I loved the fact that at one point, ”pots and pans” was a serious contender for one of the top spots. I would add dirt, sticks and water as well: the classics.

Now that we’re officially in the holiday season, why not shop locally for some of the toys that the experts at Children’s Fairyland have put in our hall of fame? Come on down for puppets, hula hoops, magic wands, sidewalk chalk, kits featuring magic, science and art, juggling balls, jump ropes, Silly Putty, tiny trucks and balls. You don’t even need to bring a kid for entry to the store. Oh, yes, and we also stock some extra strength Tylenol. Is the holiday season upon us? As the Magic 8 Ball might say: “Signs point to yes.”

 

Editor’s Note: This piece reflects an individual opinion and is not a reported story from Oakland Local. Oakland Local invites community residents to share their views about events and issues in Oakland.
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One Response

  1. Tom Noddy

    Yeah, imagine that … a company named Chemtoy. It might not go over well in the marketplace today but they made some really good bubble juice and they sold it cheap.

    They were eventually bought up by a toy giant called Strombecker Corp. (makers of Tootsietoys cars and trucks) and they changed the Chemtoy name of Wonder Bubbles to Mr Bubbles but when Woolworths closed their doors in America Mr Bubbles and, ultimately, Strombecker Corp. never recovered. They disappeared.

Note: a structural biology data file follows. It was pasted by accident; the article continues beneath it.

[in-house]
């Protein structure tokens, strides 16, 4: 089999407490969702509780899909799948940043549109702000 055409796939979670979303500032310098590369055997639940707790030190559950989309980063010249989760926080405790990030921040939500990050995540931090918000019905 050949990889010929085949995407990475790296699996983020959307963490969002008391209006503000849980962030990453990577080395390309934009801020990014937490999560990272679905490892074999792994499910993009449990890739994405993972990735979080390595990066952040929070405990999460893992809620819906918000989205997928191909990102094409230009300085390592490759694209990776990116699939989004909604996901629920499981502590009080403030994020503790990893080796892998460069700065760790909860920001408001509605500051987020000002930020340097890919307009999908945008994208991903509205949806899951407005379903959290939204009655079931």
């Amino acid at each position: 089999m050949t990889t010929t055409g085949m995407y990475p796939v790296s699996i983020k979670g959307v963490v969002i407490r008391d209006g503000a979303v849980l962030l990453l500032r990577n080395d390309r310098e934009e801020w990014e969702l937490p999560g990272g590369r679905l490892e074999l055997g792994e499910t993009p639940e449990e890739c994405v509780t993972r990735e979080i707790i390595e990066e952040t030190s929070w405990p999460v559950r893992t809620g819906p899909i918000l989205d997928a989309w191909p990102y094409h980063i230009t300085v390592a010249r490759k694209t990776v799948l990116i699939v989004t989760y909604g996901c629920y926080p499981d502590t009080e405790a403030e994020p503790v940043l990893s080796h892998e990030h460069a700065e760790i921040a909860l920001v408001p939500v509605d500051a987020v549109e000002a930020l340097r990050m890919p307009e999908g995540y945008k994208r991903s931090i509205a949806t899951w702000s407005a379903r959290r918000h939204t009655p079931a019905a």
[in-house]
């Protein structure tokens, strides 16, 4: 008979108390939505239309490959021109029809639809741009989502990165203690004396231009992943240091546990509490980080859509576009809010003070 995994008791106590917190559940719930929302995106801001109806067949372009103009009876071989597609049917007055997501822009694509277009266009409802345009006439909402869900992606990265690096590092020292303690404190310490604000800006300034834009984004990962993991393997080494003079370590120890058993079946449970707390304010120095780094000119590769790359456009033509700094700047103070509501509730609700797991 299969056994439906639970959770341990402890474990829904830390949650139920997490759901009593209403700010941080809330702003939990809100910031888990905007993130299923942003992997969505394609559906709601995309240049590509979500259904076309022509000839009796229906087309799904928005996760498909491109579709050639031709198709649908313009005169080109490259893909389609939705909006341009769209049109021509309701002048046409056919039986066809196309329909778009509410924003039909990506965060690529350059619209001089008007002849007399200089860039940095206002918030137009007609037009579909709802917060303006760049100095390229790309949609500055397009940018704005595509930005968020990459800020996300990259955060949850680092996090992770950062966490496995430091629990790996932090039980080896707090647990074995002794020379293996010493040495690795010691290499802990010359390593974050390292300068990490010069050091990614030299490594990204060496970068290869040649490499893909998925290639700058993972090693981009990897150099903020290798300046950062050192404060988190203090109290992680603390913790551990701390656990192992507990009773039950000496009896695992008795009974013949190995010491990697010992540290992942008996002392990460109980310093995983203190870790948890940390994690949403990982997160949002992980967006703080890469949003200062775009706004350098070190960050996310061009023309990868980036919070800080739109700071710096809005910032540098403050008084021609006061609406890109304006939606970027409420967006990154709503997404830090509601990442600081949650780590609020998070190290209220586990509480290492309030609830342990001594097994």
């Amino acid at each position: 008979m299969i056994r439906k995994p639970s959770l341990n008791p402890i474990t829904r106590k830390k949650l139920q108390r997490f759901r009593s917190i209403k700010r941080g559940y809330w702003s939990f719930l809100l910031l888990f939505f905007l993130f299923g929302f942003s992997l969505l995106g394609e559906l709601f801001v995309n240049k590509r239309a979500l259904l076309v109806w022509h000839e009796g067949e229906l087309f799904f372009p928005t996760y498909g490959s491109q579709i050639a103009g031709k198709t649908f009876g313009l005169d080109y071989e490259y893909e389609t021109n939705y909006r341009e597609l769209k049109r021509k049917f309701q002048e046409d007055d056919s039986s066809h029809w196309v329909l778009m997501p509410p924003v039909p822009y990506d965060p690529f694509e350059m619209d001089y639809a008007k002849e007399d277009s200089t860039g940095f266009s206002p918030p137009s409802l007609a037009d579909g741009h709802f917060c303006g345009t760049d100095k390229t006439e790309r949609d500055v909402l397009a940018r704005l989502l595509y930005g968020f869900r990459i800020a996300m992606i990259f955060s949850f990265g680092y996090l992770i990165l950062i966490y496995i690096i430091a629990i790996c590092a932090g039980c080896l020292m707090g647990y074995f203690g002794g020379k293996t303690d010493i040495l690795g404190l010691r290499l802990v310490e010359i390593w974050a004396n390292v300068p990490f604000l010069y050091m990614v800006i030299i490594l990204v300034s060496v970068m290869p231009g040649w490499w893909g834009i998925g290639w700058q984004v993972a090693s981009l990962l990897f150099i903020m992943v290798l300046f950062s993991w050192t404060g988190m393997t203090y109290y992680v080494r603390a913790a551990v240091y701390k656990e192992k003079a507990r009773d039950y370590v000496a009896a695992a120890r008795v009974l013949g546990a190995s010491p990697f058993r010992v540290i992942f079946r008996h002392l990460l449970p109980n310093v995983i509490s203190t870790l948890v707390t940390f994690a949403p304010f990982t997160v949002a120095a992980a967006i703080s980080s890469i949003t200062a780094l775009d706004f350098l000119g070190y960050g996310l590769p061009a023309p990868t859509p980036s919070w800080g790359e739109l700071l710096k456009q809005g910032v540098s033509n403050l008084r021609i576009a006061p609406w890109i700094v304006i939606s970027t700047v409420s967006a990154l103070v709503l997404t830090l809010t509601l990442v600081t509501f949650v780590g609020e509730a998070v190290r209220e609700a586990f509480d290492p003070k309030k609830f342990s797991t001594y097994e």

But, of course, soap bubbles as a toy predated and postdated that one company. There are Dutch paintings from the1600s that feature children blowing bubbles and after that there were many wherein small cherubs and skulls and mirrors and other symbols of the passing nature of the earth’s vanities shared the canvas with painted soap bubbles.

    In the early 1970s I created an act that has since seen me on television shows all over the world (including Johnny Carson’s Tonight Show three times and once on David Letterman’s Late Night Show) and I did so with that same inexpensive store bought toy from Chemtoy (I’ve had to adapt since they went out of business). Mine was the only bubble show in those days but now I have a friend who keeps an eye on such things and he estimates that we are about to have a thousand people on the planet who are making their living by following those footsteps and doing bubble shows.

    You do a great service by continuing to make this toy available. I can do a Bubble Cube or Dodecahedron Bubble or a spinning Carousel but I assure you that there is nothing more lovely than the easily made round bubbles that float on the breeze eluding the outstretched hands of delighted children.